The story about the JetBlue flight attendant who lost it after dealing with a rude passenger reminded me of an article I wrote in 2006. I think it still holds up.
Sure. Why not?
Seth Godin has a post about people being rude and disrespectful to airline staff. His question is: Should companies “blacklist” bad clients?
Ultimately it’s a question of how much long term benefit (working with desirable, respectful clients) you are willing to trade for cash right now. I would argue that your workplace is a better place when you move on from clients that are disrespectful.
At Ripple we love our clients, and work damn hard to make them happy. But we have let several go over the years. Fired them. Not because they weren’t profitable or because they were financially burdensome, but because they were disrespectful (although the correlation between disrespectful and low-profit is high). Because they treated our staff like servants, or lied to us, or in some way showed a pattern of disrespecting Ripplers, we let them go.
Companies need to enforce a level of respect and dignity with customers. An airline should not tolerate abusive fliers and they should blacklist them. They make the airline staff and all of the other passengers uncomfortable, and they lower the bar for the rest of us. The entire culture of flying is degraded by the “entitled” flier. The abusive flier.
The airline industry is frustrating. I have done more than my share of complaining about it. But every business needs to draw the line at personal attacks. If the airlines started banning certain customers, they would send a powerful message to their own people: You matter. We expect the highest level of service and commitment from you, and you’ll get respect in return. The gratitude and re-humanization that airline staff would feel would be 100 times more powerful than all of the lame morale programs trotted out by the airlines to try to fix their service.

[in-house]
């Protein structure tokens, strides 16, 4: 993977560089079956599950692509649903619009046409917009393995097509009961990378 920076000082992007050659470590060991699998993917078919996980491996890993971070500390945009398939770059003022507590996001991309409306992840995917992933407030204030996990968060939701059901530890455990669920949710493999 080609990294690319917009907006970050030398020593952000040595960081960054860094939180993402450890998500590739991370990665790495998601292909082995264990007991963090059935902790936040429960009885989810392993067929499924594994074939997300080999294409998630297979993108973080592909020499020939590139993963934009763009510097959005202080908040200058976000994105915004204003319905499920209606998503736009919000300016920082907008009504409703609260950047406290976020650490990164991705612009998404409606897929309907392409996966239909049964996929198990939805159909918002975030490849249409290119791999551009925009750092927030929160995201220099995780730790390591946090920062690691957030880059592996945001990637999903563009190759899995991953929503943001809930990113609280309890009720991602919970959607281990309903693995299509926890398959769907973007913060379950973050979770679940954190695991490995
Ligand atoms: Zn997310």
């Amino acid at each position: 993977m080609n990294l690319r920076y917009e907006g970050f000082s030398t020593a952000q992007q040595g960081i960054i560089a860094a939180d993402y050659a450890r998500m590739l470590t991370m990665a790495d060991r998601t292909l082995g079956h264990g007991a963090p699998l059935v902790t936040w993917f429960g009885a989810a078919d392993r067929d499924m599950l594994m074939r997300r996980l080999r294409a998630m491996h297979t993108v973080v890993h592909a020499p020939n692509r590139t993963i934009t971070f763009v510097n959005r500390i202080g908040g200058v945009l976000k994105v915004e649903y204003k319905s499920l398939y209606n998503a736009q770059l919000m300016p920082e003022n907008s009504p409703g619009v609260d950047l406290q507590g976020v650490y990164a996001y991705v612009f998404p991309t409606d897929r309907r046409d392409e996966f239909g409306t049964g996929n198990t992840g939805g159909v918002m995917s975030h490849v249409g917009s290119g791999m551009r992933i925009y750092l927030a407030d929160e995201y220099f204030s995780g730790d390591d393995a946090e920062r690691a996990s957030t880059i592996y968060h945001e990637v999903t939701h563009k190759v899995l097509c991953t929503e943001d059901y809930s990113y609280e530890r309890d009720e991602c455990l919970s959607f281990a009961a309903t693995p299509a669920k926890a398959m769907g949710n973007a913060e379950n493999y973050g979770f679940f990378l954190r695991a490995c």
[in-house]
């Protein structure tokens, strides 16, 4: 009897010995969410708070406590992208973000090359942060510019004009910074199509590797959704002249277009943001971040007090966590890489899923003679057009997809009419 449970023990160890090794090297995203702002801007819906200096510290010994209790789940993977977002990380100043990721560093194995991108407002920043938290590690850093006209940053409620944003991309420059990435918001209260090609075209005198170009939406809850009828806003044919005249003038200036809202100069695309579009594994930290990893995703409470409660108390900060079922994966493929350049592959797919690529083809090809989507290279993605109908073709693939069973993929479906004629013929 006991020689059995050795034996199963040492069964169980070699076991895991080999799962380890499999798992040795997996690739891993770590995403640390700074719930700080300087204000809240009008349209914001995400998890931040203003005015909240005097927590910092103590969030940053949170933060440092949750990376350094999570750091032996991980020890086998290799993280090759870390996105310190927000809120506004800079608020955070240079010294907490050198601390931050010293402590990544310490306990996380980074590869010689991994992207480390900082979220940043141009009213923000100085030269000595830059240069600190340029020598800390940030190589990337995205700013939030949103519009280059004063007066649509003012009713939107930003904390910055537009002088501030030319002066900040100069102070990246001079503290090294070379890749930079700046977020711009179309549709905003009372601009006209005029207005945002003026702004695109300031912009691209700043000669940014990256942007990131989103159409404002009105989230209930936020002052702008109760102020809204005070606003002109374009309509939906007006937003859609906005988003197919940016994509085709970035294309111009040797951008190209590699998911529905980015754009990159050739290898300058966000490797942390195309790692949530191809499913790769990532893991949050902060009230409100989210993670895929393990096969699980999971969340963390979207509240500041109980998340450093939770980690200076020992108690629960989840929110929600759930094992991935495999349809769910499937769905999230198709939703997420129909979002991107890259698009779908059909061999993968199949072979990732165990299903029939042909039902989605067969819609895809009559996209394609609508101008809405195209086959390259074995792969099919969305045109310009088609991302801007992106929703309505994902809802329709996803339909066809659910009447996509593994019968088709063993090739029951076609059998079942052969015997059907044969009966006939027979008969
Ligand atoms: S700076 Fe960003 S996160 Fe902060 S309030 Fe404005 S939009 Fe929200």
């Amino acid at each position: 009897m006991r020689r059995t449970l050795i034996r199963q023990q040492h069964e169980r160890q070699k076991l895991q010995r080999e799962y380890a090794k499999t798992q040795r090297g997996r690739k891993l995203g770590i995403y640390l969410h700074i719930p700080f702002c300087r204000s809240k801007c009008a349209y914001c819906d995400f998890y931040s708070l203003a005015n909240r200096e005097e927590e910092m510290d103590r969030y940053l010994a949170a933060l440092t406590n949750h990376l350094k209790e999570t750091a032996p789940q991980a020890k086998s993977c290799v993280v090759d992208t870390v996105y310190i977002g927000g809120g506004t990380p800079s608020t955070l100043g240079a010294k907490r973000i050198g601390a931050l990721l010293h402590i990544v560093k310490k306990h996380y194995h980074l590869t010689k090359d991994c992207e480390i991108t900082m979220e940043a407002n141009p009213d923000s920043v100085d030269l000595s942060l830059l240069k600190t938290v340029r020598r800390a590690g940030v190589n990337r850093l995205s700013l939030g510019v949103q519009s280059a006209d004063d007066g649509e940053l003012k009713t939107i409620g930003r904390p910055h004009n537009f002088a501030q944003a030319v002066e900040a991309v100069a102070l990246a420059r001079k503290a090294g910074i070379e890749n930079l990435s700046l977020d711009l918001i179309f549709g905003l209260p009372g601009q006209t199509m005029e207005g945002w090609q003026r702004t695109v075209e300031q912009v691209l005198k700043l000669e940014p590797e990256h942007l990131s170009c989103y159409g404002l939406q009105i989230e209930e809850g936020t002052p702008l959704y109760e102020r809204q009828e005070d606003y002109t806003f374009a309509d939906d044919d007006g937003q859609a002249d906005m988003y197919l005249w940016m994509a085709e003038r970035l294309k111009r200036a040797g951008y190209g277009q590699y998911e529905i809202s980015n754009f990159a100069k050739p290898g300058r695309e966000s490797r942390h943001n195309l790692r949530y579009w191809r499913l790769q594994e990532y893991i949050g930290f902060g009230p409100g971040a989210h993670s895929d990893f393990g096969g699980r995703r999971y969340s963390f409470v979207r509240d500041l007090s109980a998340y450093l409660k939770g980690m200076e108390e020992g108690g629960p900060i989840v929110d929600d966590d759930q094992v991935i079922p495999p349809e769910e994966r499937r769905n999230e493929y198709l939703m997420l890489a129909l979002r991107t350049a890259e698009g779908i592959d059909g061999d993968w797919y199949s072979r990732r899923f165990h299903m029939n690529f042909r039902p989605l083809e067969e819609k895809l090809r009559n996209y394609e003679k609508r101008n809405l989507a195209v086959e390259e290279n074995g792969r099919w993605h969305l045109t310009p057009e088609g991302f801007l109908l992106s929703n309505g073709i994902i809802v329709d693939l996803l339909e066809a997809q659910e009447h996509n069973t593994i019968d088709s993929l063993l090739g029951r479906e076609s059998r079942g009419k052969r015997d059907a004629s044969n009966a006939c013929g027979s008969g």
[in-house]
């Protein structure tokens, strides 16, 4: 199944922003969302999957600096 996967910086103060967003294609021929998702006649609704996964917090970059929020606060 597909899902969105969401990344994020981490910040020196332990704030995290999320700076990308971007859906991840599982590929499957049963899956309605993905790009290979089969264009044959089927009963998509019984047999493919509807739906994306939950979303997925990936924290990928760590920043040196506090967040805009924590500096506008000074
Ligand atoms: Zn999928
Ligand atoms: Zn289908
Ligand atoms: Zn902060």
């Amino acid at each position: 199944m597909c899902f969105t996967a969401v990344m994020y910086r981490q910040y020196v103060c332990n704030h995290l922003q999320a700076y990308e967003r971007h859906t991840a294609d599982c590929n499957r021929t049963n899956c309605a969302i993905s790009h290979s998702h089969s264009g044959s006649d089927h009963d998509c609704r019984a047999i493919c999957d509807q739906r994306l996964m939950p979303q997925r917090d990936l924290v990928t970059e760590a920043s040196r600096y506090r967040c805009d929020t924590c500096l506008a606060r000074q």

Airlines send a powerful message when they turn their cheek to such behavior: The lowest person that walks in here with $200 is more important to us than you, our ten-year employee. Abuse is simply a part of the job, and you need to suspend your dignity while you’re in the uniform.
Fire them. Fire them and send out a press release. Fire them and tell the world why you did it. Fire them and let people know that incivility won’t be tolerated at your company. Fire them and send the message to your employees that they matter. Fire them and make your company a better place.